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Trump's first trip to a combat zone was secret — except on Twitter

Plane buffs monitored Air Force One's flight path, tweeting out the plane's location in real time as it made its way to Iraq.
Image: Air Force One flies over Leeds, England, on Dec. 26, 2018.
Air Force One flies over Leeds, England, on Dec. 26, 2018. President Donald Trump and first lady Melania Trump were heading to Al Asad Air Base in Iraq to greet U.S. troops.Alan Meloy

President Donald Trump's unannounced visit to Iraq was no surprise to airplane buffs.

While the trip was shrouded in secrecy for security reasons, an airplane aficionado spotted the distinctive blue and white Boeing jet flying over England, and posted pictures of it on his Flickr account Wednesday morning.

When the president is on board, the VC-25A plane — a military version of the 747 — uses the call sign Air Force One. The plane spotted over England, however, was using the call sign RCH358.

Online detectives figured out the plane's disguised call numbers, and tracked its movements — even sharing them on Twitter.

WikiLeaks then got in on the act, tweeting out a map of the route the plane was taking. "The Boeing 747 usually used by Trump for Air Force One is currently moving towards Turkey," one of the tweets said.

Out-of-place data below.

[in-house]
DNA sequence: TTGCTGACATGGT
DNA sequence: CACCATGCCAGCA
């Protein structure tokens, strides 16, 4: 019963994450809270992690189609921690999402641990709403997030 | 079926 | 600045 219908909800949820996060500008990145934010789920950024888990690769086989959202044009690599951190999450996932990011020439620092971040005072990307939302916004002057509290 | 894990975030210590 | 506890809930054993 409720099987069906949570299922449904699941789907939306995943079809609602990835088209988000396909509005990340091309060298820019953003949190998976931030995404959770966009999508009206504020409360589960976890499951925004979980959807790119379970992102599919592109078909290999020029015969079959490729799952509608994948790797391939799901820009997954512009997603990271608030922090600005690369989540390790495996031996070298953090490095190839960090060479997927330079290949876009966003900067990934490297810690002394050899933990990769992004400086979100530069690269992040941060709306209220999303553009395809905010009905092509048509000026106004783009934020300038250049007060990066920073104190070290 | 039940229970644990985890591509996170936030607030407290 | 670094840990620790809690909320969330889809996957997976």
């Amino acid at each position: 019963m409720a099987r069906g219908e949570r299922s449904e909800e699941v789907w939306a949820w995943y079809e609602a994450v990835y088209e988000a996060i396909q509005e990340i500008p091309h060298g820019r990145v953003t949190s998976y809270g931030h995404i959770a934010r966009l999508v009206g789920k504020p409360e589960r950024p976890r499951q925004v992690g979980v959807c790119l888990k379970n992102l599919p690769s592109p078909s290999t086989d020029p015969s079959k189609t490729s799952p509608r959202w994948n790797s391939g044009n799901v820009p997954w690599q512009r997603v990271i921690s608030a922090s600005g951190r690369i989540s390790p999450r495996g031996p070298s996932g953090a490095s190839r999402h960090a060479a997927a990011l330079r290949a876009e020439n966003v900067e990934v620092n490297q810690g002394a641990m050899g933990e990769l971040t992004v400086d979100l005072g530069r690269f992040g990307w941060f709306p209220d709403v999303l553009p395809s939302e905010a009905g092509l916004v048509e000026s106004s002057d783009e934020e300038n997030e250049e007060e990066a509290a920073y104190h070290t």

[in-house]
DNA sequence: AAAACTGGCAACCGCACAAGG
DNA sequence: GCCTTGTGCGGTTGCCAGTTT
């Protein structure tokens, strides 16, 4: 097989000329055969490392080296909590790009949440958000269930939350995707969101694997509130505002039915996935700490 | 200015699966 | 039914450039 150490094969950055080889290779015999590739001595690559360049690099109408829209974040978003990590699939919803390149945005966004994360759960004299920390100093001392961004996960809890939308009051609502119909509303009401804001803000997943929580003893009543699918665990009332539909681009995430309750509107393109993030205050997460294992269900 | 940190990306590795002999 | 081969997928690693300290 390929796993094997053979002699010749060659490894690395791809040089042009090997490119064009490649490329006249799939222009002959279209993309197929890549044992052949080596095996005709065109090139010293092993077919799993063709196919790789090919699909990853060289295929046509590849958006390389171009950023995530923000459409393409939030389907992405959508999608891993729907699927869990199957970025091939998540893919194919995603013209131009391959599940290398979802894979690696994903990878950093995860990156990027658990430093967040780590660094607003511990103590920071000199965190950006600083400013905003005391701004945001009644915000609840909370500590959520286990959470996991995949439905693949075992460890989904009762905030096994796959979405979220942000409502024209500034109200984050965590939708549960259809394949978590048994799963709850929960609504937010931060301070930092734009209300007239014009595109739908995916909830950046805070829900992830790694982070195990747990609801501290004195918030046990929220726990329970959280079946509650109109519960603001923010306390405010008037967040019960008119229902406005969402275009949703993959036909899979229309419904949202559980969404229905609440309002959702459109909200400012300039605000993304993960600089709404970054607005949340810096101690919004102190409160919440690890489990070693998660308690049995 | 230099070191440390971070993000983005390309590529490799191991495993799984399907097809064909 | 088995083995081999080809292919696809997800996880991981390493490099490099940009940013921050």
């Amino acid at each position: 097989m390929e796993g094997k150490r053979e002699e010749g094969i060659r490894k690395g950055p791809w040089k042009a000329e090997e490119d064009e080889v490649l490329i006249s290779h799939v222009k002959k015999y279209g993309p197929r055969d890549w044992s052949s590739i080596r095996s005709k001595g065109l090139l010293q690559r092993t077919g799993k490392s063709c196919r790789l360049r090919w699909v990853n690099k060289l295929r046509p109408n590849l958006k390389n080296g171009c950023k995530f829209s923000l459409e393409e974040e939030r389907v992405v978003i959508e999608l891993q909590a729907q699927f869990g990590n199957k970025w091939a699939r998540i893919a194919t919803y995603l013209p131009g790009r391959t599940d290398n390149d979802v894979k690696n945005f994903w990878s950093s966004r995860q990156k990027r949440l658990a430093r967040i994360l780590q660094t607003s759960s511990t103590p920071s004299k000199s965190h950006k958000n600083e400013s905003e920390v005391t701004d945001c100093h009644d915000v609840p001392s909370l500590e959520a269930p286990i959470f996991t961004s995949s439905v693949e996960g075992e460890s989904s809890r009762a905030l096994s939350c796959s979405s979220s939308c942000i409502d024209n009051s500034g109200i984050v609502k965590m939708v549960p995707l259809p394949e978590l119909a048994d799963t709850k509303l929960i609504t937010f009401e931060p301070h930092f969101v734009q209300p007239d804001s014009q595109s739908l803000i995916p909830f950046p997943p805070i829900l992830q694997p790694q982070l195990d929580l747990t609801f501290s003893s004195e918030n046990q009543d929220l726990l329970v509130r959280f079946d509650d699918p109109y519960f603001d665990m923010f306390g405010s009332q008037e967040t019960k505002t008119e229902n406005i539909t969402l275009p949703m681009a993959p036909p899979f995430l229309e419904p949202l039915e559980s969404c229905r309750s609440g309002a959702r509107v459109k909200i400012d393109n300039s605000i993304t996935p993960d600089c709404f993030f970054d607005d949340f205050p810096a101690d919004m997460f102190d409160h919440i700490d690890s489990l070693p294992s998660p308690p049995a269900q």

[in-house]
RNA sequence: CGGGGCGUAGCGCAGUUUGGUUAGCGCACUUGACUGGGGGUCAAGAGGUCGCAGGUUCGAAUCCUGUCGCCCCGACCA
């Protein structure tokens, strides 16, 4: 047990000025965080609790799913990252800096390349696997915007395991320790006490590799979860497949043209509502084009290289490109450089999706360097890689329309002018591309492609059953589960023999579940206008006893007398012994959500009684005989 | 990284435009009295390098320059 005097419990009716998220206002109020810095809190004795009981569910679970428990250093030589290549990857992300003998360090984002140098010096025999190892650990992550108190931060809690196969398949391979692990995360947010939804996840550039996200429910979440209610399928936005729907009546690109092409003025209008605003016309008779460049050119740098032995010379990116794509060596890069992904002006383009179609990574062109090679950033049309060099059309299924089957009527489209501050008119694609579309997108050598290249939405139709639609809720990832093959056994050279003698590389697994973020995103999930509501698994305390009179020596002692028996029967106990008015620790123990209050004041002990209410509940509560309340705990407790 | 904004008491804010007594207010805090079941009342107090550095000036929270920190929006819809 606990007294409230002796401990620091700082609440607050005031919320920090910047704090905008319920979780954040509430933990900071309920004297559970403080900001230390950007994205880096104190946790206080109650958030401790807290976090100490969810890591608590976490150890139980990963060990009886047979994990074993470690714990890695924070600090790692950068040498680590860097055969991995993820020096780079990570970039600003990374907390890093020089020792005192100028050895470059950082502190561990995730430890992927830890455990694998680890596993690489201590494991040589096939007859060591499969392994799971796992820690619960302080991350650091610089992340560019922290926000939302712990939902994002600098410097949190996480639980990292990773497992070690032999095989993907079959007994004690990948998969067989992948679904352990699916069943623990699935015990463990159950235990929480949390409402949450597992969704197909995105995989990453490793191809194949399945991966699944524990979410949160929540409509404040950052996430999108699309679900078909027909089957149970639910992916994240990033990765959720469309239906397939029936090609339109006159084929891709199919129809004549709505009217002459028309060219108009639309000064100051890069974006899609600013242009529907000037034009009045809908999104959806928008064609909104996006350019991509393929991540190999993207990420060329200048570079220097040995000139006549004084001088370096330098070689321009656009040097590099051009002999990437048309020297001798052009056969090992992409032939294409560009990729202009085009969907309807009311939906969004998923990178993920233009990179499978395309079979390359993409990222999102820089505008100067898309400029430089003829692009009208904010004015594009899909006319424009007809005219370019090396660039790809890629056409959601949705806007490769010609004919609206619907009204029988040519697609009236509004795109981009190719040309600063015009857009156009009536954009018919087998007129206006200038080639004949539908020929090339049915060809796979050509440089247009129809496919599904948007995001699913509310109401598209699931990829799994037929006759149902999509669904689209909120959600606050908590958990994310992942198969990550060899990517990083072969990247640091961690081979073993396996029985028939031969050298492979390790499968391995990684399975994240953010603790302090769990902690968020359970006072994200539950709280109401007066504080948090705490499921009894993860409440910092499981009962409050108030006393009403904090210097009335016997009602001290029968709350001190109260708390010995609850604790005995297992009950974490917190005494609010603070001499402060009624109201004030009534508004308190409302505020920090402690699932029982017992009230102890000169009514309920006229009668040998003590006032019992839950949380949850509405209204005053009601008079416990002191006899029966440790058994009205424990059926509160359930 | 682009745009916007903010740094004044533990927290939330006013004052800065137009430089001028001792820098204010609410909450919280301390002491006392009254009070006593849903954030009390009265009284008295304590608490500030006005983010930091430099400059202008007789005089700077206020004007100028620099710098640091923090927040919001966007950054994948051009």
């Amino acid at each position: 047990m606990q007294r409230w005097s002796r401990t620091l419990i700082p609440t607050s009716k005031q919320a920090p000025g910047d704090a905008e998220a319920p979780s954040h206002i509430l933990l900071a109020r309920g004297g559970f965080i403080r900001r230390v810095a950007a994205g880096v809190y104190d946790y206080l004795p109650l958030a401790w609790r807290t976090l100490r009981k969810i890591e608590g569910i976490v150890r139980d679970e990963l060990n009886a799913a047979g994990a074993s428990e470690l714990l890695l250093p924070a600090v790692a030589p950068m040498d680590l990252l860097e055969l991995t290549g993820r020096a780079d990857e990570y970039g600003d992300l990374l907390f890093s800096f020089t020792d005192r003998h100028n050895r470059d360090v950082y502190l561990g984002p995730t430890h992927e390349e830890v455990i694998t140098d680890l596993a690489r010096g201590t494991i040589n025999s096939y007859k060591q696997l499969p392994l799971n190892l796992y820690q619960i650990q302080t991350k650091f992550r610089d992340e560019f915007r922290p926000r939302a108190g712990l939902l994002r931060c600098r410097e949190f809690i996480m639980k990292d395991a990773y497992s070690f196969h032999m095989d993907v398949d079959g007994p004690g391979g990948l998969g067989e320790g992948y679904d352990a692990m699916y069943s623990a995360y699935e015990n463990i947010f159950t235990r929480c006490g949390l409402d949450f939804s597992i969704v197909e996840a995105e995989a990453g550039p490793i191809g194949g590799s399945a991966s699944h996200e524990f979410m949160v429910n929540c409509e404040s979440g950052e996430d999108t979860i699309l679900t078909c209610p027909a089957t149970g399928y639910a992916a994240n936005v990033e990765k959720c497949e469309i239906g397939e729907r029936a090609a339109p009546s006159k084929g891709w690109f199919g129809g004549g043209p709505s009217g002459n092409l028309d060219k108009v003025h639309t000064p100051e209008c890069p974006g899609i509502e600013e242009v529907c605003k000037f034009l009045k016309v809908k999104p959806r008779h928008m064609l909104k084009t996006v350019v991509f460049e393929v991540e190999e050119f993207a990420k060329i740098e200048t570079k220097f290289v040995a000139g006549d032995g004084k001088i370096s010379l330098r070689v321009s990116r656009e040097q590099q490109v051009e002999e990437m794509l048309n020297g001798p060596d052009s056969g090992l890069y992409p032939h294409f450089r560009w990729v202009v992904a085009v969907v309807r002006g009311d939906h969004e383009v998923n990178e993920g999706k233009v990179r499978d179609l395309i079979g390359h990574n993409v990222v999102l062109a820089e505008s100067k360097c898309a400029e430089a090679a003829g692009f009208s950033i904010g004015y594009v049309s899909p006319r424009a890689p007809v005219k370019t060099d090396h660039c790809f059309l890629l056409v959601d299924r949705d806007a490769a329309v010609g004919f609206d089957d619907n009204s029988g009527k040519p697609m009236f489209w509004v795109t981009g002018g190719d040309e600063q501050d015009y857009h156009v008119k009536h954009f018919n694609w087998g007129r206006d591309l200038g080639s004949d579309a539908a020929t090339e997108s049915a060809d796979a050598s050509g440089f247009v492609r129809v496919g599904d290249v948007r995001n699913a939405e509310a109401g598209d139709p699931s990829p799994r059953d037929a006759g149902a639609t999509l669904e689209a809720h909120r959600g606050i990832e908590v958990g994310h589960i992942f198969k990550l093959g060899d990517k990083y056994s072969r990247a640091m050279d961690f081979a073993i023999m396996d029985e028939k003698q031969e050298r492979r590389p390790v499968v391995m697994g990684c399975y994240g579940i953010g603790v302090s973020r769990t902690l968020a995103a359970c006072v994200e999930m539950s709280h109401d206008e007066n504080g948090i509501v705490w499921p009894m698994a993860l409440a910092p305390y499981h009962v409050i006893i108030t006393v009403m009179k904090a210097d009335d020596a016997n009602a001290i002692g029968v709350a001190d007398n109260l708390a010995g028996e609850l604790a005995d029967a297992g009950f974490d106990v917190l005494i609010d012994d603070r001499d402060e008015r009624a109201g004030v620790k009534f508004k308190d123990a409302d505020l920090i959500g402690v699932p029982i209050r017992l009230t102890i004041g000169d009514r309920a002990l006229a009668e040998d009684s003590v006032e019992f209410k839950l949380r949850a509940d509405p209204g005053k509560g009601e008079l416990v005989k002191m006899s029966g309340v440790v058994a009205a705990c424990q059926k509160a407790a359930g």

That led to speculation online that Trump was going to visit troops in Afghanistan, or to pay his respects to Turkish President Recep Tayyip Erdogan, who reportedly recently told the president that Turkey would take responsibility for finishing off the Islamic State if the U.S. pulled out of Syria.

WikiLeaks then tweeted that the plane's transponders — the device used to to track plane flights — were either changed or disabled near Romania.

Paul Reickhoff, an Iraq War veteran and founder and CEO of Iraq and Afghanistan Veterans of America, questioned the White House's operational security measures on Twitter, saying it's "a bit troubling that so many folks seem to already know about this if it hasn't happened already."

The online tracking appeared to thwart, to an unusual degree, the security protocols that often have kept the plane's movements obscured on visits to war zones in the past.

The plane's shades were drawn and lights were out for much of the 11-hour trip for security reasons, according to a Reuters reporter who was on the flight. Trump, meanwhile, stayed off Twitter for the duration of the flight — which to many on social media was also a tell that something was up, given his prolific tweeting in recent days.

Asked if he'd had any concerns about making the trip, Trump said, "Absolutely."

"I had concerns for the institution of the presidency, because, not for myself personally, I had concerns for the first lady, I will tell you," he said.

"But if you would have seen what we had to go through, with the darkened plane with all windows closed, with no lights on whatsoever, anywhere, pitch black, I’ve never seen that, been on many airplanes, all types and shapes and sizes, I’ve never seen anything like it."